Both mathematics and music became hobbies to which he devoted much time. He married Mary Bowman in 1877.
Kempe's early contributions to mathematics were on linkages, involving applications of geometry. There were practical advantages
in finding mechanisms which would allow straight lines to be traced.
elected a fellow of the Royal Society on 2 June 1881 and in 1897 he was elected to the Council of the Royal Society . In the
following year he became Treasurer of the Society. Kempe was President of the London Mathematical Society from 1872 to 1874.
Kempe was born Abt 1671 in Slindon, Sussex, England to Sir Garrett (Gerald) Kempe & Wife (Beale). Anthony married Anne
Browne abt 1699 in Slindon, Sussex, England. Anne was born Abt 1678 Of Cowdry, Sussex, England to Henry Browne & Barbara
Walsingham. Anthony Kempe & Anne Browne had one known child - Barbara. Anthony died Abt 1753 in Sussex, England.
lands of Slyndon were given by Henry I. to St. Anselm, Archbishop of Canterbury. The manor place was first erected in the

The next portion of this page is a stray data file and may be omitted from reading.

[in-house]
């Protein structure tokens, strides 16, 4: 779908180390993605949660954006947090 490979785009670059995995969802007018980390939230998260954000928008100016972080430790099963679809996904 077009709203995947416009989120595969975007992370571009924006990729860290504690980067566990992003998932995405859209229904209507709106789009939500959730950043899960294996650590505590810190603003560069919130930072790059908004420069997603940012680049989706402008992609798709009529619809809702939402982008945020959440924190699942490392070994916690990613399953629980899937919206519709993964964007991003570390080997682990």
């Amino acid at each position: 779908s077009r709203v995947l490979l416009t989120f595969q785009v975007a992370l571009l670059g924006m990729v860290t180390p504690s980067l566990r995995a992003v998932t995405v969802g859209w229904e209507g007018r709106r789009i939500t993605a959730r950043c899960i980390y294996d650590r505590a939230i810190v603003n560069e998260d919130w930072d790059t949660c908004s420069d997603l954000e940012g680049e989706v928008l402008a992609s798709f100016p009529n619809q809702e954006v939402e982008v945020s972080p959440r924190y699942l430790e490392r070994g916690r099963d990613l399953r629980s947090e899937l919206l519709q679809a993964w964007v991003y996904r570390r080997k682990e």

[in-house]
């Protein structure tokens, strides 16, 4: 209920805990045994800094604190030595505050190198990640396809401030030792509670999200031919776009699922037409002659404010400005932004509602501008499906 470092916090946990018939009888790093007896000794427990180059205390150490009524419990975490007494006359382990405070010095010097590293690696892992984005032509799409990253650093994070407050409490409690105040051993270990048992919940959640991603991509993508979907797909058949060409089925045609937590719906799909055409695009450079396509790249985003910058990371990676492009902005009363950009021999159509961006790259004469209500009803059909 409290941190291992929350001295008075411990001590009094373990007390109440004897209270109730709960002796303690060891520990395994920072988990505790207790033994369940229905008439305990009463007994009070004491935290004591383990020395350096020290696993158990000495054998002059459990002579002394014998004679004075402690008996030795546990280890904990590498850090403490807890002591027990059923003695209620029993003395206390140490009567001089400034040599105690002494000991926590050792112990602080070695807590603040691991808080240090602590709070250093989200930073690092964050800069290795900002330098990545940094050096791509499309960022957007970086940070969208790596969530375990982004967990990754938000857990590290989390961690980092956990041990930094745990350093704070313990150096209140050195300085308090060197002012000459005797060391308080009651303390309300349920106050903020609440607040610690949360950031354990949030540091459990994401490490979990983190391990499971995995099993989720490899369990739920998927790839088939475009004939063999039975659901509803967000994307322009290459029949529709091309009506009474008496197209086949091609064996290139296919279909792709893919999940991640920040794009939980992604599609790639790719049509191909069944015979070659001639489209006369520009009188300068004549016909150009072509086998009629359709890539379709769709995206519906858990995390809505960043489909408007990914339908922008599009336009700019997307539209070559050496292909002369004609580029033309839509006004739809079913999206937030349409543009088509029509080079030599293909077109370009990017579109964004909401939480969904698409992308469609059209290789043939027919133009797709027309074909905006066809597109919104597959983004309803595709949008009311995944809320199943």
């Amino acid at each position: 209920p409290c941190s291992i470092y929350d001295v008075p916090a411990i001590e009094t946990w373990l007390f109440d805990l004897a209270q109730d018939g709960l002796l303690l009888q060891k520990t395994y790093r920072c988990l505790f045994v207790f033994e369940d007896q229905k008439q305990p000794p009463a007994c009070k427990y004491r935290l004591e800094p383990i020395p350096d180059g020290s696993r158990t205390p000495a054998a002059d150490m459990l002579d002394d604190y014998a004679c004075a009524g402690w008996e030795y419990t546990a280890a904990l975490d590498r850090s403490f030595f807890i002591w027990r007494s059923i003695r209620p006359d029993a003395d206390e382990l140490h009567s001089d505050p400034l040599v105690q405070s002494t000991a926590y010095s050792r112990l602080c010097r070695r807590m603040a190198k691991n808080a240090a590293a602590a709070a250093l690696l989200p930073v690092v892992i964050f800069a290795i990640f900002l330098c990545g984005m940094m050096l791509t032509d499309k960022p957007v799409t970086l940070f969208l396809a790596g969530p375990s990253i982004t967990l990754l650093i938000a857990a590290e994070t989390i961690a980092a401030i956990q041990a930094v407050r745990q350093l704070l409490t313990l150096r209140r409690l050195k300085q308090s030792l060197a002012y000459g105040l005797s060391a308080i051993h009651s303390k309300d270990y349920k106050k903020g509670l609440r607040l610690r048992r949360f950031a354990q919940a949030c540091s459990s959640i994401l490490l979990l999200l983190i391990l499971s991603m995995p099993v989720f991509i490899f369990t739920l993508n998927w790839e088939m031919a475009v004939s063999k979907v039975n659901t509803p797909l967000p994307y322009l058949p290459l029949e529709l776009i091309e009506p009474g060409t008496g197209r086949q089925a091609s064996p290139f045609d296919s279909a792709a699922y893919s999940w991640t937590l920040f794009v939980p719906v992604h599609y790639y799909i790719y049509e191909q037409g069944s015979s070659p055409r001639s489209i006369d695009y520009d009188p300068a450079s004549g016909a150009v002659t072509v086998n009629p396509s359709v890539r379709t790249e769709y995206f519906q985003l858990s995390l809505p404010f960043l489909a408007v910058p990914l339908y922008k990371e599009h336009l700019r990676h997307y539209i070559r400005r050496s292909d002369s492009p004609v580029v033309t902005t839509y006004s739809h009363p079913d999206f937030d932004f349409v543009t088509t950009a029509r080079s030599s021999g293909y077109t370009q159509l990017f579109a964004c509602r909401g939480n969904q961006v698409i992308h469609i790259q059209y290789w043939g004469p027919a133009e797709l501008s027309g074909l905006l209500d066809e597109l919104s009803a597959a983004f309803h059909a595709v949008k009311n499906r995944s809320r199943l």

middle of the thirteenth century by an archbishop, as a summer residence, and was till lately a "peculiar" of Canterbury.
Cardinal Stephen Langton, archbishop of Canterbury, died at Slindon in 1228. The estate was alienated to Henry. VIII. by Cranmer
in 1543, and was granted by Edward VI. to Sir Thomas Palmer, in 1553. it was resumed by Queen Mary, and then granted and confirmed
by her, and the constituted authorities to Anthony Kempe, third son of Sir William Kempe, of Ollantigh, Kent, In the second
year of her reign, 1555. The estate remained in the Kempe family till the death of Anthony Kempe, in 1753, who settled it
upon his eldest daughter Barbara, the wife of James Bartholomew, Earl of Newburgh, the son of Charlotte, Countess of Newburgh
and Charles Radcliffe, brother to the Earl of Derwentwater, who was beheaded in 1746 for his illfated attachment to the cause
of the Stewarts. The Kempes almost entirely rebuilt the mansion house, accommodating the interior arrangements to the taste
of their different ages. Colonel Leslie is chief landowner. The area is 2,504 acres of arable, pasture, wood, and common land;
the population in 1861 was 543, including Gumber.
The GUMBER is an extra parochial place, with 20 inhabitants.